To introduce this next part, I need to give a little background on how QR codes work.  The QR code pattern is generated by a computer with some complicated mathematical algorithms.  It’s designed to allow for a large amount of corruption without losing the message.  Unfortunately, it doesn’t automatically account for its own machine legibility.

Looking at a QR code, you might be able to imagine what kind of things could severely confuse a computer:

For example, if exactly the right kind of data was fed in, it’s possible that the random bits of pixels at the bottom right might start looking like one of the localization boxes present in the other three corners.  Such a thing might confuse a QR reader.

Likewise, large sections of black or white pixels with no interruptions might also make it difficult for a reader to determine exactly where the pixel boundaries lie.

For these reasons, every QR code generated from the algorithm has to have a mask pattern applied to it.  This image from Wikipedia demonstrates these different mask patterns:

If you look at the eight options on the right of the image, these patterns are overlaid onto the QR code and every time a black pixel appears, the corresponding QR code pixel is reversed.

The hope is that when a QR code is potentially difficult for a machine to read due to the types of reasons I mentioned, applying one of these mask patterns will scramble it enough to fix that.  The QR code also encodes which mask pattern was used so that the scanner knows how to make sense of it.

Of course, in order to determine which mask pattern is best, a good QR generator needs to try all eight options and score them all in some way.

The standard method is to perform four different tests.  Whichever pattern scores the least number of penalty points is the best option.

  1. Gain points for large arrays of consecutive white or consecutive black pixels.
  2. Gain points for 2×2 boxes of the same color.
  3. Gain points for patterns that look like localization boxes showing up.
  4. Gain points for having an uneven representation of white and black pixels.

I won’t go into the details of exactly how many points are assigned for each of these infractions, but you can read all about it here.

The Squeaky Wheel

When I first set out to do this optimization, I assumed that my incredibly poorly optimized code generation and frame buffer implementation was responsible for the delay.  What I found when I measured the code was that the penalty scoring section of code was taking up almost all of the 40 second generation time!

I captured one such penalty scoring section on my oscilloscope:

The yellow section represents the time spent applying penalties, while the green section represents the time spent applying penalty 3 alone!  Considering that each of these operations takes about a second, and it must take place eight times per QR code, it’s definitely a good place for improvement.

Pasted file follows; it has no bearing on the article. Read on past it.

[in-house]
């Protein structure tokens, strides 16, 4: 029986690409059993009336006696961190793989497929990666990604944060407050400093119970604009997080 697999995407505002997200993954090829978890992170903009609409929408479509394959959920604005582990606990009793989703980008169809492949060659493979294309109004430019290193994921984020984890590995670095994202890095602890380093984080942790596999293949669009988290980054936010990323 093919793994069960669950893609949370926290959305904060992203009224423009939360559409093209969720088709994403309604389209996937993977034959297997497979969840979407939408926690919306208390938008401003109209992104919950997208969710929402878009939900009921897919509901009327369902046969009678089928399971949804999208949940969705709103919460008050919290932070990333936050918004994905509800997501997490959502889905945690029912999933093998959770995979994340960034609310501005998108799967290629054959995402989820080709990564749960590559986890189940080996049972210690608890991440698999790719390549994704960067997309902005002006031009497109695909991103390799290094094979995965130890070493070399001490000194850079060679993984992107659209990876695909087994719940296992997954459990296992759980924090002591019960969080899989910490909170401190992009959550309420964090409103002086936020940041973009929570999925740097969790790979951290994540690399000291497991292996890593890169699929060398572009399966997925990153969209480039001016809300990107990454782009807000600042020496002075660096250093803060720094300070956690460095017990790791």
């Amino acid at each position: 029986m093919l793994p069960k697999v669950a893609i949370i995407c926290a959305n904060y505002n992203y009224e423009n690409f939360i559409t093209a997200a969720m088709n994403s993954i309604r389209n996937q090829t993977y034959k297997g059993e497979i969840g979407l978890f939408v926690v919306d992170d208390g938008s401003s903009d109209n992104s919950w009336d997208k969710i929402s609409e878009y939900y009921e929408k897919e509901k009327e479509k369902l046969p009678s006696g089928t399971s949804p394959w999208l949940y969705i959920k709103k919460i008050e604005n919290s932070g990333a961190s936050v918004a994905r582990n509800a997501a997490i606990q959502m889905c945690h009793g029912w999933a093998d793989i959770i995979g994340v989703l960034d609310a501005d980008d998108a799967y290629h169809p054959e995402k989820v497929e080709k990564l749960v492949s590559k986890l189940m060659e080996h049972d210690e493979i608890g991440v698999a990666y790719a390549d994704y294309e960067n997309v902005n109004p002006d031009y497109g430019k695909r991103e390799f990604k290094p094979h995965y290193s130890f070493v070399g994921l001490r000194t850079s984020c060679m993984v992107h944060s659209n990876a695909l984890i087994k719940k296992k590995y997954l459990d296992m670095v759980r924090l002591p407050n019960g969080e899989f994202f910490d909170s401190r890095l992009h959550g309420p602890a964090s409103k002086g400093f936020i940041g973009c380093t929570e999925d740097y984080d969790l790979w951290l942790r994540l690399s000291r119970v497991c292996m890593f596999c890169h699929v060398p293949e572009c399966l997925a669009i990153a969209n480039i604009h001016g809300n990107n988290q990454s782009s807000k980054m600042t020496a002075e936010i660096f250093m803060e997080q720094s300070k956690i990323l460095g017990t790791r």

Penalty 3

More specifically, mask penalty 3 is looking for vertical and horizontal arrangements of pixels that look like these:


And adding penalty points every time one is found.  To be clear, there are 4 white pixels to the right and left of the pattern respectively.

Firstly, for some unknown reason, I was also checking for this:

I have no idea why I was searching for this pattern, and removing that search reduced the penalty time by a third.

Secondly, it became immediately clear why this operation took so long.  In short, my code was scanning through the pixels and comparing the previous 11 pixels with the desired search pattern.  Keep in mind that every pixel comparison required a call of the “getbit” function which is a nontrivial function that extracts a single bit from a byte.

This means that in total, the getbit function was called somewhere in the ballpark of 2904 times every time a QR code was generated.

My solution to this problem was to do a running comparison between the desired pattern and the QR code.  Basically, I compared pixel 1 of the pattern to pixel 1 of the QR.  If they match, I move to pixel 2 of the pattern and pixel 2 of the QR.  This continues until a complete match is found or it isn’t at which point the pattern is started back at the 1st pixel.

There were a few special considerations that had to be taken into account for this to work though, and it’s a classic example of faster code being more meticulous and less elegant than slower code.

For example, using this method, the second pattern would fail if there were 5 white pixels in a row followed by the design.  In order to accommodate an arbitrary number of white pixels before the first black pixel, I made a special update that prevents the pattern from failing in this scenario.

Likewise, very particular pixel orders could cause the first pattern to miss targets.  If a portion of the QR looked like this:

The pattern would fail and reset on the second white pixel and then fail again on the black pixel triplet.  I had to implement a particular check for exactly this kind of failure.

Furthermore, I made another check to prevent the code from continuing to look for the pattern in a row if there wasn’t enough room left in the row to complete the pattern.

With all of these changes in place, penalty 3 operates much faster as you can see here:

A Few More Changes

With penalty 3 trimmed down to size, it was time to attack the other penalty methods.  Each of them takes a rather large amount of time, and they’re each called 8 times per code.  Although the clock must be able to produce a QR code within a second given a worst case scenario, I thought it might be a good idea to reduce the generation time for more ideal situations.  Perhaps a future application of my algorithm will need the fastest QR generation possible rather than just needing it to fit inside a generous second.